Dana sees Lale first, and the two women move back in the line to try to get closer. Lale and Gita lock eyes across the yard. He wants to run to her, but an officer smacks him with a rifle across the face. Blood spurts from a large cut on his forehead, but he manages to stand. He pushes forward and screams Gita’s name. Somehow, amid the shouting and barking, he hears her call to him. She shouts her name, revealing her last name for the first time—Gita Furman. Lale watches his love get swept out with the rest of the women and stands helpless as the gate closes behind them.
The next morning, the chaos from the night before has bled into another day. The gate is open, and prisoners seem to stumble through, unsure of what to do. The guards are too crazed with panic to notice or care. Lale moves through the gate and sees a train idling down the road. A sea of men are pushed toward it, and Lale can’t get out of the way fast enough. He is shoved into a car, and the door closes. He peers through a crack and sees the remaining prisoners dropping to the ground as bullets fly from SS guns. The train begins to move, and through the falling snow, Lale watches Auschwitz-Birkenau get smaller and smaller until they’re gone. That was the end of Auschwitz.
Farther down the road, Gita, Dana, and the other women march through a thick layer of snow. The two search through the crowd for Ivana and Cilka, but they don’t see them. They march for hours, and many of the women succumb to exhaustion or the cold. When they fall, they’re shot. The group shrinks in size as another full day of marching comes and goes. Finally, Dana can go on no longer. She falls, and Gita tries desperately to pull her up, but it’s no use. Dana urges Gita to go on without her, but Gita doesn’t move until four girls pull her away. She waits for the shot to sound behind her, but she doesn’t hear it. A small moment of mercy.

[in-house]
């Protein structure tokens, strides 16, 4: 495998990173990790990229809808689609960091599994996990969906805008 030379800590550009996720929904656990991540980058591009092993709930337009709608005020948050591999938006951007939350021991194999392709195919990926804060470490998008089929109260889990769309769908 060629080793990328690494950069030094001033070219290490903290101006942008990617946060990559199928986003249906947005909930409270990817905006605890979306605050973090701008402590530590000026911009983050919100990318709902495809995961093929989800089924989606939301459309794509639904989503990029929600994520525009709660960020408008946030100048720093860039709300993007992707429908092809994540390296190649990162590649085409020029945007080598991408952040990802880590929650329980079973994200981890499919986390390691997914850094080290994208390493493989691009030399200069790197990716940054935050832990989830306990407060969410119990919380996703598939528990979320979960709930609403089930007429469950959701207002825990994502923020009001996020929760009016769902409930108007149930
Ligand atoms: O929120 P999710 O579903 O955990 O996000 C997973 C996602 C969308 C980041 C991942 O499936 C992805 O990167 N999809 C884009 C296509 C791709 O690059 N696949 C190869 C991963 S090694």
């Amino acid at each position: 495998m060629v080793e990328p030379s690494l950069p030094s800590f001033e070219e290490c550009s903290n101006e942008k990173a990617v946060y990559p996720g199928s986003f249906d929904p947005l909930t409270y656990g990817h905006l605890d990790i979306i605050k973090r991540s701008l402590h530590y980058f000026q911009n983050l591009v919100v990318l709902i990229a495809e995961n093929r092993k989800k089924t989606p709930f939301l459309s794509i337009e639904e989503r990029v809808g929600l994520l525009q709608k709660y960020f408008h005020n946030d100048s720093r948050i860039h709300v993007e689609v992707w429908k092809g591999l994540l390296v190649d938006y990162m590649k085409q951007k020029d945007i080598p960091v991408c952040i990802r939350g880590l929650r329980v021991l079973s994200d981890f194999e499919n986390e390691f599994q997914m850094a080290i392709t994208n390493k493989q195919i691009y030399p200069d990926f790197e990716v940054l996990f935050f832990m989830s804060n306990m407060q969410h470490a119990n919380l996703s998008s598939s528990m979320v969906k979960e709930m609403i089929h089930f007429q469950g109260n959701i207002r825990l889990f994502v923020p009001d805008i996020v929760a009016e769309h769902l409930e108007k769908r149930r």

Finally, the women make it to a train station, where several cattle wagons wait to be loaded. Across the field is an old farmhouse, and the girls, who Gita has learned are not Jewish but Polish, decide to make a run for it, and Gita joins them. The guards are so busy herding the women onto the train that they don’t notice Gita and the girls running off across the field. The door to the farmhouse opens as they approach, and suddenly they are on the floor in front of a fire. The owners give them bread and warm beverages and listen to their harrowing tale. The husband says they can’t stay with them because their house is often searched, but he gives them the address of a relative in a nearby town. That night, the girls sleep in a pile on the frozen forest floor, hoping they make it through the night.
Lovers Gita and Lale were separated at the end of Auschwitz and neither knew if they would ever see the other again.
———End of Preview———
Like what you just read? Read the rest of the world's best book summary and analysis of Heather Morris's "The Tattooist of Auschwitz" at Shortform.
Here's what you'll find in our full The Tattooist of Auschwitz summary:
- How a man used tattooing skills to stay alive at Auschwitz-Birkenau
- How Lale Sokolov fell in love in these unusual circumstances
- How Lale goes from concentration camp to Russian prisoner before finding freedom